11. A7s and A7rII review by Gabruek www.gabruek.com https://500px.com/gabsriel Hi ! I bought them on the 27th of july 2015 in France (lucky boy about the A7rII !). Disclaimer : I do not shoot in continuous mode, I do not shoot in movie mode. I mainly shoot with primes. This review is only MY opinion. Background : amateur (portraits, landscape, street, abstract), semi-pro (weddings, sports, portraiture, fashion) Digital gear background Olympus 4/3 : E-1, E-400 Olympus micro 4/3 : E-P1, E-PM2 Canon : 30D, 40D, 6D Nikon : D80, D5000 Fuji : S3 Pro Sony : A200 Sigma : Dp1s Lenses I use with the A7s and A7rII 16-35mm f/4 28mm f/2 55mm f/1.8 90mm f/2.8 Canon 70-200mm f/4L Commlite AF adapter Canon to Sony : no phase detection, no AF with Canon mount primes... 7 month of carefull thought : I wanted 2 bodies, one for personal use and one for pro use. I built different purchase scenarios : A7s or A7rII + Fuji X-T1 A7rII + Nikon DF A7s + Nikon D810 A7s + A7rII I ran for the last one. I still think it's the best choice of the list. But I also think a new purchase scenario would be even better : A7rII (for personnal and pro use) + Canon FF (for pro use). I would buy a Metabones adapter + Sigma Art lenses on the Canon body. I would get the benefit of a light (but powerfull) mirrorless camera + a classic pro look and ergonomics of a DSLR. I prefer the "Canon look" to the "Nikon look". And if I want dynamic range, I go for the Sony. But today I would not know what Canon DSLR to purchase. Maybe a (cheap) 6D. Canon has to release a game changing DSLR...especially on the low light portion. A7s pros lightweight body, I prefer it to the A7rII light files clean files (low noise) very good AF in low light the ev compensation dial eye AF buttons customization tilt screen A7s cons not good color "look" not possible to choose a minimal shutter speed in A mode (like the "std", "fast", "faster" modes in the A7rII) Adobe, and Capture One color profiles for A7s are not A7s color profile, forced to create own profile or open the raws in Sony's Image Data converter, which is slow and not an Adobe product... functions ergonomics and menus (the physical ergonomics is ok) very slow start-up viewfinder not good for people with glasses buttons customization (require a long practice to find your own layout) no tactile screen : it's very boring and time-loosing to move the focus zone manually… battery life EDIT : flash sync speed A7rII pros tough body image quality very good AF in daylight, OK AF in low light the ev compensation dial buttons customization Eye AF possible to choose a minimal shutter speed in A mode resolution : tremendous cropping potential, less lenses needed nice contrast and color look THE viewfinder tilt screen AF accuracy : the best I've ever seen, better than any DSLR I ever tested (included Nikon D810) A7rII cons heavy Adobe, and Capture One color profiles for A7rII are not A7rII color profile, forced to create own profile or open the raws in Sony's Image Data converter, which is slow and not an Adobe product... functions ergonomics and menus (the physical ergonomics is ok) very slow start-up viewfinder not good for people with glasses requires a good pc or mac (with ssd if possible) buttons customization (require a long practice to find your own layout) no tactile screen : it's very boring and time-loosing to move the focus zone manually... requires very fast sdxc card : 150Mb/s minimum, the 95Mb/s is not fast enough lenses seems softer in the corners than on the A7s, especially the 16-35mm, a sensor problem ? battery life EDIT : flash sync speed Sony FF E-mount system Pros small and light. The lenses are not all small and lightweight, but in overall this is smaller and lighter than DSLRs more discreet, you do not look like a pro photographer, juste a hobbyist or even a tourist evf IMO now better than ovf : live histogram, able to have a look at the exposure, in low light, focus peaking, zebras, focus magnification, you do not see the real world but you see your picture of the real world, etc. image quality, the A7rII is ok now concerning the colors and the contrast Eye AF excellent prime lenses, Zeiss look, and the Sony 90mm 2.8... legacy lenses support, sometimes even with the AF "innovative", I mean that Sony is keeping up to make better and better MODERN cameras, even if it's not an easy path Sony FF E-mount system Cons you do not look like a pro, it's a true problem with some clients zooms are not good IMO, not as good as other brands zooms very pricey, especially the lenses. I'm not sure I would recommend the (cheap) A7 or A7r functions ergonomics REALLY sucks, lacks of tactile screen ok for the upcoming firmware upgrades of the A7rII, but it seems A7/A7s/A7r will be forgotten... Canon, Nikon, Olympus and Fuji have a lot of faithful fanboys, it seems that this Sony system is under too much pressure and the trust is not there yet Not a mature system yet, but now not far to be. The learning curve for this system is very long compared to the other systems. IMO that's why a lot of people (haters) on the Internet say that the Sony mirrorless cameras are made for geeks and hobbyist, not photographers. I think that it's just that these camera are difficult to handle, because of the functional ergonomics. But if you take the time to learn how to use it perfectly, these cameras are GREAT. battery life, same problem than smartphones in general, because evf is a screen afterall Lenses overview 16-35mm : not a good lens, way too pricey for this almost poor IQ. Ok mounted on the A7s but not on the A7rII (corners are too soft, even at f/8, maybe a sensor architerture problem ?) 28mm : very light, almost cheap, and nice lens 55mm : very nice and lightweight, but I don't see this ultra sharpness a lot of people are talking about on the Internet 90mm : holy moly...the best lens I've ever used, except the focus ring, not enough "click" when changing AF to MF position. It switches in the bag... The Tokina implementation is way better. Canon 70-200mm f/4 : bought it second-hand at 270€ . It is good enough, and cheaper than the 1330€ Sony version… Lenses I will buy : Samyang 135mm f/2 or a Sony/Zeiss AF equivalent, a 35mm f1.8 AF, a 85mm 1.2 AF or not AF (Speedmaster), some legacy lenses of course Lenses I'm struggle with : 35mm 1.4, too heavy, too big, too much expensive...waiting for a reasonable 35mm 1.8. For me It will be a street photography lens, so I want it as small and lightweigh as possible. Sony/Zeiss A-mount 135mm f/1.8, seems not working well on e-mount system Lenses I will not buy : Batis 25mm, Batis 85mm, Loxia 50mm, Loxia 35mm (because it's too expensive for a f/2.0 lens), Melvis lenses, Sony zooms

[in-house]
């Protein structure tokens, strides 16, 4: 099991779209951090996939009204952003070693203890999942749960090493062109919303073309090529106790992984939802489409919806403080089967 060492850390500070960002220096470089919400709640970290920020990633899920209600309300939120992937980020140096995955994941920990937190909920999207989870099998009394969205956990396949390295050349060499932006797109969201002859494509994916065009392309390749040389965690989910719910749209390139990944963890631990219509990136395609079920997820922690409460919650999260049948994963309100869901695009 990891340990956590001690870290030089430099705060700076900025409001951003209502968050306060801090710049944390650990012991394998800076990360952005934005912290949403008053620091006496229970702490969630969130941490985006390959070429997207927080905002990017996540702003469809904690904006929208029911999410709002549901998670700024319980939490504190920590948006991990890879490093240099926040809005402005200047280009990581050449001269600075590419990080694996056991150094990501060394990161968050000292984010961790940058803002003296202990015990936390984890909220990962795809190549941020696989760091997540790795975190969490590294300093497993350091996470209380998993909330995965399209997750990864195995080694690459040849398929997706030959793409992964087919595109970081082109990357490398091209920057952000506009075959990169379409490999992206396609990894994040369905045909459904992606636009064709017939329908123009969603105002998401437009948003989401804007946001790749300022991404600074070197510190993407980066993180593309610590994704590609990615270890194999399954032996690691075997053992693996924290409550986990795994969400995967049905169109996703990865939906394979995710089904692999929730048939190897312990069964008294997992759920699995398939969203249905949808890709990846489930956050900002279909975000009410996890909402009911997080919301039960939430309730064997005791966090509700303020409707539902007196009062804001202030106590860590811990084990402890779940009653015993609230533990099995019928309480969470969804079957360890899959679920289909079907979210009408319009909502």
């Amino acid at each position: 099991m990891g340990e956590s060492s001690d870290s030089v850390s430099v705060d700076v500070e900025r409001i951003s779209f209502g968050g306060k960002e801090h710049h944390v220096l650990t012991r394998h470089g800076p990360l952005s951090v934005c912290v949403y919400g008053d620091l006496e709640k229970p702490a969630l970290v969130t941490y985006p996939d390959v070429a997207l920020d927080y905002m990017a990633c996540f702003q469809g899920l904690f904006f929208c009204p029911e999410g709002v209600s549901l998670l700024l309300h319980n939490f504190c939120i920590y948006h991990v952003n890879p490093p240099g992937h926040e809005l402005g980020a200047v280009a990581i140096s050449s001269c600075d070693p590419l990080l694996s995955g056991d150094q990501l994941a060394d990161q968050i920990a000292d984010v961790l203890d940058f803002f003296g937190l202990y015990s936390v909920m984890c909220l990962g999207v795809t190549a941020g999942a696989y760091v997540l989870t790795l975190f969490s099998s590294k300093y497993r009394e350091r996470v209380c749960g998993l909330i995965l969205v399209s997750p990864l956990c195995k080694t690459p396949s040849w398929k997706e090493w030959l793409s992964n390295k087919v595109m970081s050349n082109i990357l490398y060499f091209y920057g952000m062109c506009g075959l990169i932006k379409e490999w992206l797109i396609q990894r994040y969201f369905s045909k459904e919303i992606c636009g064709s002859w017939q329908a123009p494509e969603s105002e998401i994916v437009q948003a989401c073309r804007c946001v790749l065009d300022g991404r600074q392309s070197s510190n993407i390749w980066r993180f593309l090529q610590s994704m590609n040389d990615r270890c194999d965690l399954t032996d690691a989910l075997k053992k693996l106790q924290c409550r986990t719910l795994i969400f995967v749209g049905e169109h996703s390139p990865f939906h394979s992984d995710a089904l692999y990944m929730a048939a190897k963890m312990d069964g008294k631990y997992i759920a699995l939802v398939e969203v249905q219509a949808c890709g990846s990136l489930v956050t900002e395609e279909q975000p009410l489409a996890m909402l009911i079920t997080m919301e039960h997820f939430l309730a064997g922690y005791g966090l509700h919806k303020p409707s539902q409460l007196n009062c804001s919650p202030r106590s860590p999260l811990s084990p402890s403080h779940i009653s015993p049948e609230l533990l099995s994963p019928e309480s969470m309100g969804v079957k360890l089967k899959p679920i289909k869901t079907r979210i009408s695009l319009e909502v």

12. Hello, I hope this is the correct forum for this. I recently migrated from a Canon 70D with a variety of basic lenses and I got decent at using that, however I wanted to enter the 4k Video Market and portability market for vacactions/trips. I love to travel. So I got the a6300 a week ago with the kit lens 16-50mm and wanted to see if anyone would be willing to look at my photo gallery and tell me what you think. I'm still learning all the proper exposure/settings/iso/apeture etc, by no means am I advanced. I keep reading the a6300 is super sharp and far superior than the 70d but out of the 4 days of photos I've shot I'm not happy with any of them and debating whether to take the a6300 back for a refund. This is my last ditch effort to get some advice on why my photos all look pixelated when zoomed in, super grainy, etc. Or if it's just the kit lens, I shoot in manual mode mostly because I really want to understand it better. Thank you. not sure on rule on posting links so if you want to browse my site index of the photos please let me know I will post it, thank you so much.
  13. Finally here is my Review for the brand new Sony FE50mm 1.8. In this 10 min. Video i´m taking a deep look at this little beauty covering the focus and image quality with lots of image samples. So get some spareribs and beer and take a look! http://www.dsphotoblog.com/?p=1215
  14. Get some chips and beer, my latest review video is ready on youtube and on my blog with lots of images! This time i´m testing the new firmware update 3.10 for the Sony A7II with a Canon 70-200 F4 L shooting some skaters and other moving objects with the AF-C mode, have a look! http://www.dsphotoblog.com/?p=1004
  15. Anyone interested in the Sony FE 28mm F2? I just finished editing my youtube review for it - https://www.youtube.com/watch?v=d1nB2OeZBj0ULTIMATE VIDEO REVIEW Let me know if it was useful
  16. Hi there guys, I set up a shoot with a skateboarder here in cape town to see how well the A7 can handle fast paste shoots. Since this is the topic most people complain about with mirrorless cameras it handled surprisingly well. Head over to my blog to read it all and see the pictures: http://passportsandlenses.com/about-skateboards-comfort-zones-and-af-systems/ Let me know what you think and how you think the sony's can hold their owns against DSLRs. Best, Alex
  17. Hi Guys, my girlfriend just wrote this little review, hands-on for the zeiss touit lenses she was using in asia on her a6000 on our blog. http://passportsandlenses.com/zeiss-touit-lenses-on-the-sony-a6000-a-review/ Since i saw a lot of people asking if they are worth their high price tag i hope it is alright if i share so you guys can have a look. It is a little non-tech since she's not as interested in fancy gear as we guys are! Have fun and let me know if you like it! Alex
  18. Hi Guys, i just started with my first review about the a6000 and i would love you guys to read it! Let me know if you miss anything and please let me know about your opinions about that great little camera! http://passportsandlenses.com/sony-a6000-a-little-review/ All the best, Alex
  19. Hi there! New to the forums though I've been an avid reader of SAR. I wanted to share my thoughts on my newly purchased a6300 which I am loving so far. If you're interested, take a look here and would love to know if you have any questions/comments! http://journal.hellomikee.com/sony-a6300-review/ A couple photos from my review: